The first Philippines-made microsatellite, Diwata-1, has now been orbiting Earth for one year, having been launched on March 23 2016.
Diwata-1, named after the Tagalog word for “deity” or “spirit” derived from the Sanskrit “devata”, was designed and manufactured by a team of nine Filipino engineers, with the guidance of scientists and engineers from Japan’s Hokkaido and Tohoku universities.
After completion, the satellite was launched to the International Space Station, from which it was deployed into orbit from Japan’s Kibo module.
Orbiting Earth at an altitude of 400km, with an inclination of 51.6°m, the 50kg microsatellite serves a twofold purpose – to aid with disaster management and weather forecasting in the typhoon-prone nation, as well as to kick-start the fledgling Filipino Space Program, which aims to make the Philippines a space-capable nation by the year 2020.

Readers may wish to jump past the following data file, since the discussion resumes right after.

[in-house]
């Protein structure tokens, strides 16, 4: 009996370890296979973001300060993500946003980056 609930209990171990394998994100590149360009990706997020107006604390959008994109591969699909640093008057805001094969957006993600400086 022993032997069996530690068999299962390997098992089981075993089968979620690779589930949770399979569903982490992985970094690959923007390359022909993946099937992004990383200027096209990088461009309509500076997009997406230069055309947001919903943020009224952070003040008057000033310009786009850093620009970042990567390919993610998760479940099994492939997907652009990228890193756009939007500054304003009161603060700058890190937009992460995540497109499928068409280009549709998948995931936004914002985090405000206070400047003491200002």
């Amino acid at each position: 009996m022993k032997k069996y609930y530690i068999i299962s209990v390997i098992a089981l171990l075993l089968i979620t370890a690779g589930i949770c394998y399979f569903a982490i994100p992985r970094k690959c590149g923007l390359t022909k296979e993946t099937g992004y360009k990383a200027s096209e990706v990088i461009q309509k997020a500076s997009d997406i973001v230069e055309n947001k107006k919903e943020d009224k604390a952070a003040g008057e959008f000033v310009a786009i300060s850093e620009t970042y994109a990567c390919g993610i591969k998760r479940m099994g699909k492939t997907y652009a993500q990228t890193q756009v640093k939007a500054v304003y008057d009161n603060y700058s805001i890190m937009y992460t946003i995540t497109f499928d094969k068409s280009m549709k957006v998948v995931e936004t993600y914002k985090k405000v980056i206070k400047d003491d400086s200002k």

So far, Diwata-1 has sent back numerous satellite images to both the Filipino ground station known as the Philippine Earth Data Resources Observation Center (PEDRO), as well as to Japan’s ground station at Tohoku University.
Aside from being an important stage in the Philippine space program, Diwata-1 is also the inaugural microsatellite of JAXA’s initiative to send 50 microsatellites into space for the purpose of monitoring the entire Southeast Asian region and Bangladesh.
Of these 50 microsatellites, 2 have been commissioned by the Philippines, the second being Diwata-2. Currently under development, the second Filipino microsatellite is expected to launch in 2018 and will boost Diwata-1’s capabilities by carrying an amateur radio payload and enhanced resolution cameras.
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